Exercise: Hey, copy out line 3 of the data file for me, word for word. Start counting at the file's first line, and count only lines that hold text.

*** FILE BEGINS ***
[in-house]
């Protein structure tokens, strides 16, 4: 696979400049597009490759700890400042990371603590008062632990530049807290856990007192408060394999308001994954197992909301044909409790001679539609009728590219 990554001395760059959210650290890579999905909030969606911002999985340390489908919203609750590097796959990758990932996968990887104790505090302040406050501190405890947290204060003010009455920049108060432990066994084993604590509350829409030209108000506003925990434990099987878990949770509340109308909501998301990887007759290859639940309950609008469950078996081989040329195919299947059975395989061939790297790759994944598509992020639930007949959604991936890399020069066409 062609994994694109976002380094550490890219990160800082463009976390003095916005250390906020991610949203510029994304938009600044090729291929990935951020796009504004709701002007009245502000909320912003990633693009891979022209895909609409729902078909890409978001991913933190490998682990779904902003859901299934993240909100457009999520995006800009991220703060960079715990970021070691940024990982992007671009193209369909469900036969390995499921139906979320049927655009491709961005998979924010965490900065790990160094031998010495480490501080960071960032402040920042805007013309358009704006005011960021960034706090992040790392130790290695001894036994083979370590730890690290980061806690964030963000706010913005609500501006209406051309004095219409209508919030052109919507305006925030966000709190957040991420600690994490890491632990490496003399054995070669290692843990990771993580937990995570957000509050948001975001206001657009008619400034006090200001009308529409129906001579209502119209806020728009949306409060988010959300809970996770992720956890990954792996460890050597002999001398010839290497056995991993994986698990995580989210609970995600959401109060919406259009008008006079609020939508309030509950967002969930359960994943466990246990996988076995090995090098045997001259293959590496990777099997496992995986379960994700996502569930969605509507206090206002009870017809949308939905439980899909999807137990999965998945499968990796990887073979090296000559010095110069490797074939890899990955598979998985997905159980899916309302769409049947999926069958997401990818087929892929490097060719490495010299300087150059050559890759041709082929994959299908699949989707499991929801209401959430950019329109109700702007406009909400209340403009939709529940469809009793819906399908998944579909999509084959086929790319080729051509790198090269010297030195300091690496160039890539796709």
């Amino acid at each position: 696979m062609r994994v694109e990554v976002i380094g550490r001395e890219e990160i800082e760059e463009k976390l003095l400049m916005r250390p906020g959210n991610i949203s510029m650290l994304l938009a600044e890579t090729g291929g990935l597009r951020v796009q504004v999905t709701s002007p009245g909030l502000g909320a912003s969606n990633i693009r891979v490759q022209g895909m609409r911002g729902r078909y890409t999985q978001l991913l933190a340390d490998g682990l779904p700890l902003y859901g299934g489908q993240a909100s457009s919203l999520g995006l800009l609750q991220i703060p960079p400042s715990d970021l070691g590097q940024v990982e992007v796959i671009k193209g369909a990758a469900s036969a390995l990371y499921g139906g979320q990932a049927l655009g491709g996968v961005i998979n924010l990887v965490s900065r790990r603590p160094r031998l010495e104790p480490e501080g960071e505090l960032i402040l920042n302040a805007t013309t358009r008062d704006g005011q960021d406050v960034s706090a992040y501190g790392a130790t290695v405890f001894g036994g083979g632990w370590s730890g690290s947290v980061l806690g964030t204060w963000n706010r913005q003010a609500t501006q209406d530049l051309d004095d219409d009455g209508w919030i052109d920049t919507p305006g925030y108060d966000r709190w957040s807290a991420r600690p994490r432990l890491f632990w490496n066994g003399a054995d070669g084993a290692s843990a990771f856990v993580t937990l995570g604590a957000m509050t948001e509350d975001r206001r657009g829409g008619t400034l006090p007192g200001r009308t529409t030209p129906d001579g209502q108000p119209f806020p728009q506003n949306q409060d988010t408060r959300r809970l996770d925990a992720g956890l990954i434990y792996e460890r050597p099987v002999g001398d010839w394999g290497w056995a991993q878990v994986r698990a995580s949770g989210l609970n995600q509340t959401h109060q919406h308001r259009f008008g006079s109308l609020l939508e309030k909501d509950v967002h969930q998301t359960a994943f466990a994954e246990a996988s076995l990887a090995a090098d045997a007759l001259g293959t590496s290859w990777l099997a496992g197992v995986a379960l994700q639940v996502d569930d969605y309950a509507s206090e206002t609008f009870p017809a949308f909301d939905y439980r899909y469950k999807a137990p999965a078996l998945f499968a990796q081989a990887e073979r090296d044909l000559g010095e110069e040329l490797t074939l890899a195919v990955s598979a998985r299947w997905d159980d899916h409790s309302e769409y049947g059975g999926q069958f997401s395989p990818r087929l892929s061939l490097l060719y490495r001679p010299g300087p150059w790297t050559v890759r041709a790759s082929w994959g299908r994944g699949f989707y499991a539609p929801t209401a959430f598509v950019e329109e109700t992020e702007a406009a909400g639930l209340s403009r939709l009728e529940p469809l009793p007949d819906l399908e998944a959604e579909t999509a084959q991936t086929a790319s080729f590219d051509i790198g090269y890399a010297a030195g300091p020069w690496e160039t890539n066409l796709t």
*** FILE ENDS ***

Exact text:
């Amino acid at each position: 696979m062609r994994v694109e990554v976002i380094g550490r001395e890219e990160i800082e760059e463009k976390l003095l400049m916005r250390p906020g959210n991610i949203s510029m650290l994304l938009a600044e890579t090729g291929g990935l597009r951020v796009q504004v999905t709701s002007p009245g909030l502000g909320a912003s969606n990633i693009r891979v490759q022209g895909m609409r911002g729902r078909y890409t999985q978001l991913l933190a340390d490998g682990l779904p700890l902003y859901g299934g489908q993240a909100s457009s919203l999520g995006l800009l609750q991220i703060p960079p400042s715990d970021l070691g590097q940024v990982e992007v796959i671009k193209g369909a990758a469900s036969a390995l990371y499921g139906g979320q990932a049927l655009g491709g996968v961005i998979n924010l990887v965490s900065r790990r603590p160094r031998l010495e104790p480490e501080g960071e505090l960032i402040l920042n302040a805007t013309t358009r008062d704006g005011q960021d406050v960034s706090a992040y501190g790392a130790t290695v405890f001894g036994g083979g632990w370590s730890g690290s947290v980061l806690g964030t204060w963000n706010r913005q003010a609500t501006q209406d530049l051309d004095d219409d009455g209508w919030i052109d920049t919507p305006g925030y108060d966000r709190w957040s807290a991420r600690p994490r432990l890491f632990w490496n066994g003399a054995d070669g084993a290692s843990a990771f856990v993580t937990l995570g604590a957000m509050t948001e509350d975001r206001r657009g829409g008619t400034l006090p007192g200001r009308t529409t030209p129906d001579g209502q108000p119209f806020p728009q506003n949306q409060d988010t408060r959300r809970l996770d925990a992720g956890l990954i434990y792996e460890r050597p099987v002999g001398d010839w394999g290497w056995a991993q878990v994986r698990a995580s949770g989210l609970n995600q509340t959401h109060q919406h308001r259009f008008g006079s109308l609020l939508e309030k909501d509950v967002h969930q998301t359960a994943f466990a994954e246990a996988s076995l990887a090995a090098d045997a007759l001259g293959t590496s290859w990777l099997a496992g197992v995986a379960l994700q639940v996502d569930d969605y309950a509507s206090e206002t609008f009870p017809a949308f909301d939905y439980r899909y469950k999807a137990p999965a078996l998945f499968a990796q081989a990887e073979r090296d044909l000559g010095e110069e040329l490797t074939l890899a195919v990955s598979a998985r299947w997905d159980d899916h409790s309302e769409y049947g059975g999926q069958f997401s395989p990818r087929l892929s061939l490097l060719y490495r001679p010299g300087p150059w790297t050559v890759r041709a790759s082929w994959g299908r994944g699949f989707y499991a539609p929801t209401a959430f598509v950019e329109e109700t992020e702007a406009a909400g639930l209340s403009r939709l009728e529940p469809l009793p007949d819906l399908e998944a959604e579909t999509a084959q991936t086929a790319s080729f590219d051509i790198g090269y890399a010297a030195g300091p020069w690496e160039t890539n066409l796709t």